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By Teaching, We Learn

September 14, 2023
ND Learning

By Jennifer L. Schaefer

“By teaching, we learn” is the English translation of the Latin proverb docendo discimus. The inspiration for this proverb has been attributed to Roman philosopher Lucius Annaeus Seneca the Younger (4 BC – AD 65). But whatever the source, that message carries much truth.

Think back to your own experiences as a student. In times when you explained a concept or method to another student, didn’t it bolster your own understanding and confidence? Fast forward ahead to your most recent new course delivery. Did teaching this new course impact your own view and/or familiarity with the course content? Yet despite these positive impacts of teaching on the learning of the teacher, we often fail to formally incorporate student-led teaching into course design.

I first taught CBE 40425: Energy, Economics, and Environment in Fall 2015 as my very first course taught at ND. Despite the students’ self-proclaimed interest in the course content, and despite my best attempts at varied types of engagement, I found students dozing off during lectures. Yet, students were quite engaged right at the start of class when listening to a peer. I had assigned each student to give one short (< 7 minute) presentation about a topic that was related to the core lecture message but that I wasn’t going to cover myself, and these presentations were the opening to class on many days. Perhaps the time slot after lunch was not to my benefit for students staying awake for more than 7 minutes. Or perhaps listening to a peer was intriguing enough to keep their attention.

After teaching the course in the original format twice, I switched to a revised format that incorporated more student presentations in Spring 2019. My confidence to try this new format was bolstered when I learned that a well-respected senior colleague in my discipline (Emeritus Prof. Joan Brennecke) had success with a similar approach. On many class days in this revised format (e.g. 20 of 41) , student presentations take up the majority of the lecture period. Students present in pairs on specific topics chosen by me for short durations (e.g., 6 minutes per presentation pair with an extra 2 minutes for questions and 5 presentation pairs per 50 minute class period). The class is tasked with asking questions, at minimum two questions per presentation. My own lecture is the introduction to, intermission between, or summary after the student presentations.

The switch to this new format has many benefits. My informal read of the classroom shows that the percentage of time that students are awake and engaged is substantially higher. Moreover, students report that they learned a lot by preparing the presentations. The presentation skills of students are also improved through this experience. Somewhat surprisingly, no student has ever told me that they were afraid of presenting. The fact that the class style is described thoroughly on the first day so students can drop if they would prefer not to participate and the pairing of the students for these presentations are factors that likely contribute to the success of this model. Students in this elective course are junior or senior undergraduates, in my discipline or a closely related discipline and typically with interest in the course theme.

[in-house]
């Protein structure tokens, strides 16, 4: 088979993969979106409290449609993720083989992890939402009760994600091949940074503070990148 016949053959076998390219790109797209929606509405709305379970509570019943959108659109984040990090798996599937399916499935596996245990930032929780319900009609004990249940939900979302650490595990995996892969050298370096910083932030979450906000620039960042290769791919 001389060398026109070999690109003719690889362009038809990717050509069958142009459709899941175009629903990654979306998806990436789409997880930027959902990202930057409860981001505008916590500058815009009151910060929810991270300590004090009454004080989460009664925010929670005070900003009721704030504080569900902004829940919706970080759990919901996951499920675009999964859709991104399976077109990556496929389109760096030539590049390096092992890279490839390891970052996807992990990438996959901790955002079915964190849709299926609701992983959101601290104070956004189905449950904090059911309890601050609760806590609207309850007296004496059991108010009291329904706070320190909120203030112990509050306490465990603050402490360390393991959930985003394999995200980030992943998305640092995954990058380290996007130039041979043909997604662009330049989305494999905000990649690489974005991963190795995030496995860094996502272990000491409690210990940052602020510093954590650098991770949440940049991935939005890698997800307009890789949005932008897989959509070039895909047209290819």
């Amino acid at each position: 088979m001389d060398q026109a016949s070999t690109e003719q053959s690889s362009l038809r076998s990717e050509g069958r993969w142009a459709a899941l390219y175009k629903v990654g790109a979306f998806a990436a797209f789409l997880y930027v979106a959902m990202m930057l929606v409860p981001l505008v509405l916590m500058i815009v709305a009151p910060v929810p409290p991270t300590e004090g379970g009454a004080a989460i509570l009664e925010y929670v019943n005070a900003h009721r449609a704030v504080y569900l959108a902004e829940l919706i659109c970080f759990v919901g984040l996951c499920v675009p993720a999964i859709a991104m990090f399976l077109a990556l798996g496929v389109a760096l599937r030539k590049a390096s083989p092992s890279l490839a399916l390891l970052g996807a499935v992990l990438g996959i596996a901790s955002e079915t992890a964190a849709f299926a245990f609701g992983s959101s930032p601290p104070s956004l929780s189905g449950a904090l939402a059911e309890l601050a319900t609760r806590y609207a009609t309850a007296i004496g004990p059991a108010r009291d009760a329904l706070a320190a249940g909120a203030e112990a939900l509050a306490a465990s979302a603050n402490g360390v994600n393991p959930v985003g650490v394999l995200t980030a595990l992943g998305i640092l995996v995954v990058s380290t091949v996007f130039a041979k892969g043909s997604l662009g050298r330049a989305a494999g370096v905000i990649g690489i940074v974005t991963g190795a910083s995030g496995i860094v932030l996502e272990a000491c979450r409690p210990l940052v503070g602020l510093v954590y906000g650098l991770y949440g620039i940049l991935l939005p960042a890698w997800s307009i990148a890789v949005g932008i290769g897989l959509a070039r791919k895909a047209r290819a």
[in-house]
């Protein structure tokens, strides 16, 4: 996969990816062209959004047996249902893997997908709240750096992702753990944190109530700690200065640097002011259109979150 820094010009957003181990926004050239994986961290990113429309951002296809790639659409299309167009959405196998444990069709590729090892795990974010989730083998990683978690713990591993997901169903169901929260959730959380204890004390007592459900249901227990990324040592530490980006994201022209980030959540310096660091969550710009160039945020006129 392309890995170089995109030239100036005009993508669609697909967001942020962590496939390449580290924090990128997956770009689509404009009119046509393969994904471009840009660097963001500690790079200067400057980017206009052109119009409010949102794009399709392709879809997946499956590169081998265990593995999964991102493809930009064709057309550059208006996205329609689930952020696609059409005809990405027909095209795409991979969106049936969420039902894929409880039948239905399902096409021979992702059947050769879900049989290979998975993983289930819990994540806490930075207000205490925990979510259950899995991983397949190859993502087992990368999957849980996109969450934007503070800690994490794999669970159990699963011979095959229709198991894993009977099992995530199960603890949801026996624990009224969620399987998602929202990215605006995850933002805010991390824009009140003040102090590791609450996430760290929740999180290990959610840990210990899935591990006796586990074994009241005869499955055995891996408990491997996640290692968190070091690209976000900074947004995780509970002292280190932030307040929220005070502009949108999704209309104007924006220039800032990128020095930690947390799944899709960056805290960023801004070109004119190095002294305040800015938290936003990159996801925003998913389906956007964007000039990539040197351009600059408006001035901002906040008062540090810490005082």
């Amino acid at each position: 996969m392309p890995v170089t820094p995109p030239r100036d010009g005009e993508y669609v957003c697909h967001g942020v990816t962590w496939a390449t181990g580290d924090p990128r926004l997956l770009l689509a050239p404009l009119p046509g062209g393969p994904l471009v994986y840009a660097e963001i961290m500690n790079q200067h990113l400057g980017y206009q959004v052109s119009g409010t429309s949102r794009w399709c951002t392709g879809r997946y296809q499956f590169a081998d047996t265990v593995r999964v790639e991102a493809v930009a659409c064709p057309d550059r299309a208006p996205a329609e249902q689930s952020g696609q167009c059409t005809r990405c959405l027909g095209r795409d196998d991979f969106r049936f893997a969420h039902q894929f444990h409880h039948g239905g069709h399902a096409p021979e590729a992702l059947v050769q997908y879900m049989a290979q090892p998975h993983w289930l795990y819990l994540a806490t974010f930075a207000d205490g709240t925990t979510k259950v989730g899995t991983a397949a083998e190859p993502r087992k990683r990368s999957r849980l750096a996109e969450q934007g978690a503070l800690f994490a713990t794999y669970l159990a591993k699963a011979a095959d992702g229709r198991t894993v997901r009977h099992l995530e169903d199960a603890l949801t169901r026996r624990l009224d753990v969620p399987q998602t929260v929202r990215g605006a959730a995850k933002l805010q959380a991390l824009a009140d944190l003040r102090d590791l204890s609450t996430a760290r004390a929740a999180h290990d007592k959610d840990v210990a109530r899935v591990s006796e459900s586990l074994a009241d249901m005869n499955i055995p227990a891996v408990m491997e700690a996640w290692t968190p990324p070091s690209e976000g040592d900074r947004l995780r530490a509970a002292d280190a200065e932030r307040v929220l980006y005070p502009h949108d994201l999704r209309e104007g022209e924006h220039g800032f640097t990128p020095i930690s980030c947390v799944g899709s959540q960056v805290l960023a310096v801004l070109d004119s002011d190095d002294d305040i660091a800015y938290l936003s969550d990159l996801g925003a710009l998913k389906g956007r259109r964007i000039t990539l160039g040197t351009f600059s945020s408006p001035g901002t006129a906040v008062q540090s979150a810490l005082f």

Of course, there are downsides to this course style that must be managed.

  • The level of relevance of the student presentations to the exact information that I wanted conveyed that class period is dependent both upon the quality of my assigned prompt to them as well as their interpretation of that prompt and what information they can readily find. Additionally, students sometimes inaccurately interpret information that they find. In either case, the instructor must be prepared to correct on-the-spot in the classroom. My usual protocol is to let the group finish presenting, let students ask questions, and then I will carefully interject with correction, clarification, or addition of more information. Letting the whole class know up front, and reminding them that they might not interpret everything correctly and that it is okay is key to success.
  • Very rarely do students fail to show up for their presentations, but it can happen. Assignment of presentation dates for the whole course at the beginning of the semester helps to alleviate most conflicts, and allowing students to sign up for class dates when the theme is of the most interest to them is a motivator.
  • It is also true that the total quantity of information delivered during a lecture period with student presentations is on average lower than what I would deliver with continuous lecture. But we must remember that the quantity of information lectured about does not equate to the level of learning.

After six successful offerings of my elective course with this enhanced student participation model, I encourage you to try it too!